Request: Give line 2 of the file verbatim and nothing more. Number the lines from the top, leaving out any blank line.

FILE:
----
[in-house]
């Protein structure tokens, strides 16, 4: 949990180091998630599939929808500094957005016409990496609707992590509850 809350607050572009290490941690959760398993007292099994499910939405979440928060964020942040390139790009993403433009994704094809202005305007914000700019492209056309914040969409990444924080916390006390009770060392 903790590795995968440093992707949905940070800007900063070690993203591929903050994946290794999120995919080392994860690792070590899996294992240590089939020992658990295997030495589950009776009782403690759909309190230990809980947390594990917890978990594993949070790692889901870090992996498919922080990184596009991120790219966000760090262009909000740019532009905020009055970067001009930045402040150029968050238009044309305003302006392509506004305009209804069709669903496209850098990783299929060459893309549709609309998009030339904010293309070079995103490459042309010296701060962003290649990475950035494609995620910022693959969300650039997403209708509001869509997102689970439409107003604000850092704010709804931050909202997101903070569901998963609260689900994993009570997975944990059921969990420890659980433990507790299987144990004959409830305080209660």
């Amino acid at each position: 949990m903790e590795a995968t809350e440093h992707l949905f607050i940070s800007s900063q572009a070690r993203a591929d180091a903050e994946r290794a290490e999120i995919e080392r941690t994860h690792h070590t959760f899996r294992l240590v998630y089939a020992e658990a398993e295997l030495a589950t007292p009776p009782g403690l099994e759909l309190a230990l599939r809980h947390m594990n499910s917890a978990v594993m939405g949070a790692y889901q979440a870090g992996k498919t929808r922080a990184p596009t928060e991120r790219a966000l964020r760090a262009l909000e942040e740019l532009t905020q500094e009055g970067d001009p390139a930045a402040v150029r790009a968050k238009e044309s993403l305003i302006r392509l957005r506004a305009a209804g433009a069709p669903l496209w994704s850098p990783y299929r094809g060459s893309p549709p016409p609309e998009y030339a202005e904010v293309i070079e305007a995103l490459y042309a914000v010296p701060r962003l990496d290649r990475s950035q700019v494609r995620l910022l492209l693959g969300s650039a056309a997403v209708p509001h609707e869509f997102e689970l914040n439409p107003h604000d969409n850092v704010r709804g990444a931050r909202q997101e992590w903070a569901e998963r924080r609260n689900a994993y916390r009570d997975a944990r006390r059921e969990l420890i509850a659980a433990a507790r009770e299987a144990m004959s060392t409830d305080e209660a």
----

């Protein structure tokens, strides 16, 4: 949990180091998630599939929808500094957005016409990496609707992590509850 809350607050572009290490941690959760398993007292099994499910939405979440928060964020942040390139790009993403433009994704094809202005305007914000700019492209056309914040969409990444924080916390006390009770060392 903790590795995968440093992707949905940070800007900063070690993203591929903050994946290794999120995919080392994860690792070590899996294992240590089939020992658990295997030495589950009776009782403690759909309190230990809980947390594990917890978990594993949070790692889901870090992996498919922080990184596009991120790219966000760090262009909000740019532009905020009055970067001009930045402040150029968050238009044309305003302006392509506004305009209804069709669903496209850098990783299929060459893309549709609309998009030339904010293309070079995103490459042309010296701060962003290649990475950035494609995620910022693959969300650039997403209708509001869509997102689970439409107003604000850092704010709804931050909202997101903070569901998963609260689900994993009570997975944990059921969990420890659980433990507790299987144990004959409830305080209660």